Objectives To identify genetic determinants of susceptibility to clinical vertebral fractures, which is an important complication of osteoporosis.
Methods Here we conduct a genome-wide association study in 1553 postmenopausal women with clinical vertebral fractures and 4340 controls, with a two-stage replication involving 1028 cases and 3762 controls. Potentially causal variants were identified using expression quantitative trait loci (eQTL) data from transiliac bone biopsies and bioinformatic studies.
Results A locus tagged by rs10190845 was identified on chromosome 2q13, which was significantly associated with clinical vertebral fracture (P=1.04×10−9) with a large effect size (OR 1.74, 95% CI 1.06 to 2.6). Bioinformatic analysis of this locus identified several potentially functional SNPs that are associated with expression of the positional candidate genes TTL (tubulin tyrosine ligase) and SLC20A1 (solute carrier family 20 member 1). Three other suggestive loci were identified on chromosomes 1p31, 11q12 and 15q11. All these loci were novel and had not previously been associated with bone mineral density or clinical fractures.
Conclusion We have identified a novel genetic variant that is associated with clinical vertebral fractures by mechanisms that are independent of BMD. Further studies are now in progress to validate this association and evaluate the underlying mechanism.
- gene polymorphism
- bone mineral density
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Handling editor Tore K Kvien
Contributors Study conception: SHR, NA, AGU and FR; data collection: NA, OMEA, LM, MLB, PR, AD, JMO, CV, JC, JAR, LBH, BLL, MAB, ELD, SK, K-TK, RU-M, JdP-M, RG-S, JRL, RLP, PD, NG-G, XN, SM-B, JM, OW, JAE, BF, MM, KES, PN, JFW, GD, JS, ID, TT, LF, FG, LG, GL and RE; genotyping: AGU and FR; data analysis: NA, OMEA, SR, OKO, KMG, NMR, KLE, CMN, Y-HH, DPK, GM, EEN, EE, XL, BF, MM, KES, LH, LO and CMG; drafting of the manuscript: NA and SHR; all authors contributed to critically review the article and approved the final manuscript. NA, SR, CMN, EEN and NMR takes responsibility for the data analysis.
Funding ORCADES was supported by the Chief Scientist Office of the Scottish Government (CZB/4/276, CZB/4/710), the Royal Society, the MRC Human Genetics Unit, Arthritis Research UK and the European Union framework programme 6 EUROSPAN project (contract no. LSHG-CT-2006-018947). DNA extractions were performed at the Wellcome Trust Clinical Research Facility in Edinburgh. We would like to acknowledge the invaluable contributions of Lorraine Anderson and the research nurses in Orkney, the administrative team in Edinburgh and the people of Orkney. CABRIO was supported by the Instituto de Salud Carlos III and Fondos FEDER from the EU (PI 11/1092 and PI12/615). The AOGC study was funded by the Australian National Health and Medical Research Council (Project grant 511132). Lothian Birth Cohort 1921 phenotype collection was supported by the UK’s Biotechnology and Biological Sciences Research Council (BBSRC), The Royal Society and The Chief Scientist Office of the Scottish Government. Phenotype collection in the Lothian Birth Cohort 1936 was supported by Age UK (The Disconnected Mind project). Genotyping of the cohorts was funded by the BBSRC. The work was undertaken by the University of Edinburgh Centre for Cognitive Ageing and Cognitive Epidemiology, part of the cross council Lifelong Health and Wellbeing Initiative (MR/K026992/1). Funding from the BBSRC and Medical Research Council (MRC) is gratefully acknowledged. Research work on Slovenian case and control samples was funded by Slovenian Research Agency (project no. P3-0298 and J3-2330). The Danish National Birth Cohort (DNBC) is a result of major grants from the Danish National Research Foundation, the Danish Pharmacists’ Fund, the Egmont Foundation, the March of Dimes Birth Defects Foundation, the Augustinus Foundation and the Health Fund of the Danish Health Insurance Societies. The DNBC biobank is a part of the Danish National Biobank resource, which is supported by the Novo Nordisk Foundation. Dr Bjarke Feenstra is supported by an Oak Foundation Fellowship. The Framingham Study was funded by grants from the US National Institute for Arthritis, Musculoskeletal and Skin Diseases and National Institute on Aging (R01 AR 41398 and R01 AR061162; DPK and R01 AR 050066; DK). The Framingham Heart Study of the National Heart, Lung, and Blood Institute of the National Institutes of Health and Boston University School of Medicine were supported by the National Heart, Lung, and Blood Institute’s Framingham Heart Study (N01-HC-25195) and its contract with Affymetrix, Inc. for genotyping services (N02-HL-6-4278). Analyses reflect intellectual input and resource development from the Framingham Heart Study investigators participating in the SNP Health Association Resource (SHARe) project. A portion of this research was conducted using the Linux Cluster for Genetic Analysis (LinGA‐II) funded by the Robert Dawson Evans Endowment of the Department of Medicine at Boston University School of Medicine and Boston Medical Center. This research was performed within the Genetic Factors for Osteoporosis (GEFOS) consortium, funded by the European Commission (HEALTH-F2-2008-201865-GEFOS).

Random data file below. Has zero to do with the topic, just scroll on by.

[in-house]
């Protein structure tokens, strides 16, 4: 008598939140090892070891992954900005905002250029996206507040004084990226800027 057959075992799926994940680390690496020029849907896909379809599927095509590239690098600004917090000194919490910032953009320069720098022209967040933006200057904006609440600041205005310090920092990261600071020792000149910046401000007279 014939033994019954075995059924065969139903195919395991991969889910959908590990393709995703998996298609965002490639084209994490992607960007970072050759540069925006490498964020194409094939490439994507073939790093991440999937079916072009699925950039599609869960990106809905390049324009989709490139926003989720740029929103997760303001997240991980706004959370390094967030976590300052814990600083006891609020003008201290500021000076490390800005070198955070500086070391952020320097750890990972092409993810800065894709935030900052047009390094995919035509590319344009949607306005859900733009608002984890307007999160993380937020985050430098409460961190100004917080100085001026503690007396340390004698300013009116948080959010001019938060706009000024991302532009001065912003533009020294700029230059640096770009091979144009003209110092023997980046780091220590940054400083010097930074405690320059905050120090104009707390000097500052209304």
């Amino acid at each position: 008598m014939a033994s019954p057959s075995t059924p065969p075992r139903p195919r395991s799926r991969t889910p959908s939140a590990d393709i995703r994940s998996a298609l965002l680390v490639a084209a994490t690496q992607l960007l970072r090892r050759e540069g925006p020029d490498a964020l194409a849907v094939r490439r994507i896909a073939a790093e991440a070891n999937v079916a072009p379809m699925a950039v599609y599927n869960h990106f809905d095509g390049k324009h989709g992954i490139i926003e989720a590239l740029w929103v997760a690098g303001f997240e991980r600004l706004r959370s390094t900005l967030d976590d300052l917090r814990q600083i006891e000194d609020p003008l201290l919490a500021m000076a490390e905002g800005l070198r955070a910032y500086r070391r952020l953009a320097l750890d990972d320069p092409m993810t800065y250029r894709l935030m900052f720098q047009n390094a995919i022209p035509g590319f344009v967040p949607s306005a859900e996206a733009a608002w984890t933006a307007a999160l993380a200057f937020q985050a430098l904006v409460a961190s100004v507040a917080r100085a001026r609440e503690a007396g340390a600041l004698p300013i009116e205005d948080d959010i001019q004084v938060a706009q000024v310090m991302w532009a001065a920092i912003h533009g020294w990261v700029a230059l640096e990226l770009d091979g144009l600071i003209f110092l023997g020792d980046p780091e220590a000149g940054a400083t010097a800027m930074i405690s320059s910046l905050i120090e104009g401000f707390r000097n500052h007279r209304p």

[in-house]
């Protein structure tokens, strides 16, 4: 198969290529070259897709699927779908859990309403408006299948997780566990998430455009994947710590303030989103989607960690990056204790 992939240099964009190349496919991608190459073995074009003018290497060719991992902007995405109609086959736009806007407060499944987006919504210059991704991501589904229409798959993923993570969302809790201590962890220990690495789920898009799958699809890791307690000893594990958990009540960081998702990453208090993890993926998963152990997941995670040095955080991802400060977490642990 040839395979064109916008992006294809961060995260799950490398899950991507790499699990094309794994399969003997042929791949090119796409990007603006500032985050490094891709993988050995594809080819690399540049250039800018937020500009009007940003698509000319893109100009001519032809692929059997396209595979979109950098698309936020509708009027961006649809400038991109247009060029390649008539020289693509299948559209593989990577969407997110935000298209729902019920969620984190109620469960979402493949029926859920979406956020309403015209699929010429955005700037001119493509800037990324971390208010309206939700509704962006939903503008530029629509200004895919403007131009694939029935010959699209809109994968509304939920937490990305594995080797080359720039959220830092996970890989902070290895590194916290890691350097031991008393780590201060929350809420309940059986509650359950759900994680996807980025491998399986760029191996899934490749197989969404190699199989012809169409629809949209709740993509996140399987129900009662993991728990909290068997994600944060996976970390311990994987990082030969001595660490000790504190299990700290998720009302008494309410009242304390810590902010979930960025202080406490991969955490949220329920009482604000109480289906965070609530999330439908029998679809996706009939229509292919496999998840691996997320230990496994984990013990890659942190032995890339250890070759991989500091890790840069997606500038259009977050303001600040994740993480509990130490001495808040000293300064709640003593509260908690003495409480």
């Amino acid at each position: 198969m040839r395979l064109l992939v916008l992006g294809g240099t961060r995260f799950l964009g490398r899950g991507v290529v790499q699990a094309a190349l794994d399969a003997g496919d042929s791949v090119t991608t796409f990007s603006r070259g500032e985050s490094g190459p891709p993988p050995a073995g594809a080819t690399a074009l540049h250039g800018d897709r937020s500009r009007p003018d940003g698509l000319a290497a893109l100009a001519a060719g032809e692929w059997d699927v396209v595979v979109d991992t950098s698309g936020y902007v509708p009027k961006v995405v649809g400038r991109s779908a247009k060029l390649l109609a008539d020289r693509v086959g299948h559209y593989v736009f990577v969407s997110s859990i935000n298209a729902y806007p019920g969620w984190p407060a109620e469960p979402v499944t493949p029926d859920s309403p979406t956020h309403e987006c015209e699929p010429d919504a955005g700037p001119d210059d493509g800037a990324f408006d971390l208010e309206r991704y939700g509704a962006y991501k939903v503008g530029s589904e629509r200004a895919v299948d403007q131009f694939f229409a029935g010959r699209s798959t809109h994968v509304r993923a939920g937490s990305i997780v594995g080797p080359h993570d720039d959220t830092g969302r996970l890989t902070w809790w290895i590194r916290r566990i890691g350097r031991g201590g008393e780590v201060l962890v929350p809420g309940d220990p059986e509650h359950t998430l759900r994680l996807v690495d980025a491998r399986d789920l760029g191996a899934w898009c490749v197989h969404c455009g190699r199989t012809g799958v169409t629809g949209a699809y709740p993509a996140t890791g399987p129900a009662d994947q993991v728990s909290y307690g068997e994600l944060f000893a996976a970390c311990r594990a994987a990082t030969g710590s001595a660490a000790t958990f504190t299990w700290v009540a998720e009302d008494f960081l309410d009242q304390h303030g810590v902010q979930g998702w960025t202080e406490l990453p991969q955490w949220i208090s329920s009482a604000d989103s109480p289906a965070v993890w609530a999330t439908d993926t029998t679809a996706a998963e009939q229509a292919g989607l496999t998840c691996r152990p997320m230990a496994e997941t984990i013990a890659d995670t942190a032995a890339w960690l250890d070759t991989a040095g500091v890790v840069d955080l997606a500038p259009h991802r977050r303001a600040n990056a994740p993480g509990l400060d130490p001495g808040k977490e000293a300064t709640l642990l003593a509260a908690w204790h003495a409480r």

Competing interests None declared.
Patient consent Detail has been removed from this case description/these case descriptions to ensure anonymity. The editors and reviewers have seen the detailed information available and are satisfied that the information backs up the case the authors are making.
Ethics approval Each study received local ethical approval by the relevant ethics committee.
Provenance and peer review Not commissioned; externally peer reviewed.
Data sharing statement There is not any additional unpublished data from the study.